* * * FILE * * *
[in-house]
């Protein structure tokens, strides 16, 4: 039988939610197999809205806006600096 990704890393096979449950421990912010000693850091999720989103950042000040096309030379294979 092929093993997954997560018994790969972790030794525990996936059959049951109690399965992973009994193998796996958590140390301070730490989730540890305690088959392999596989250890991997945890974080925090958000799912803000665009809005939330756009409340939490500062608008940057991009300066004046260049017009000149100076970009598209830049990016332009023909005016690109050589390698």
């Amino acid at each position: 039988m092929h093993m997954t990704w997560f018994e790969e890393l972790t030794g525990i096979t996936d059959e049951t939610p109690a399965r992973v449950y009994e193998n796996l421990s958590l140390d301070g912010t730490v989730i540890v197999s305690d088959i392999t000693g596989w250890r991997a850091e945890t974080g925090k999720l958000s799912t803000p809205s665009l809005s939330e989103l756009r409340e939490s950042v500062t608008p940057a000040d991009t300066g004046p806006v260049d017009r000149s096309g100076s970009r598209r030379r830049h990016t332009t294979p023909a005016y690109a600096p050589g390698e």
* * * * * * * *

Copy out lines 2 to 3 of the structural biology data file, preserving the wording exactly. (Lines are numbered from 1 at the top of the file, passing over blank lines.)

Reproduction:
């Protein structure tokens, strides 16, 4: 039988939610197999809205806006600096 990704890393096979449950421990912010000693850091999720989103950042000040096309030379294979 092929093993997954997560018994790969972790030794525990996936059959049951109690399965992973009994193998796996958590140390301070730490989730540890305690088959392999596989250890991997945890974080925090958000799912803000665009809005939330756009409340939490500062608008940057991009300066004046260049017009000149100076970009598209830049990016332009023909005016690109050589390698």
């Amino acid at each position: 039988m092929h093993m997954t990704w997560f018994e790969e890393l972790t030794g525990i096979t996936d059959e049951t939610p109690a399965r992973v449950y009994e193998n796996l421990s958590l140390d301070g912010t730490v989730i540890v197999s305690d088959i392999t000693g596989w250890r991997a850091e945890t974080g925090k999720l958000s799912t803000p809205s665009l809005s939330e989103l756009r409340e939490s950042v500062t608008p940057a000040d991009t300066g004046p806006v260049d017009r000149s096309g100076s970009r598209r030379r830049h990016t332009t294979p023909a005016y690109a600096p050589g390698e």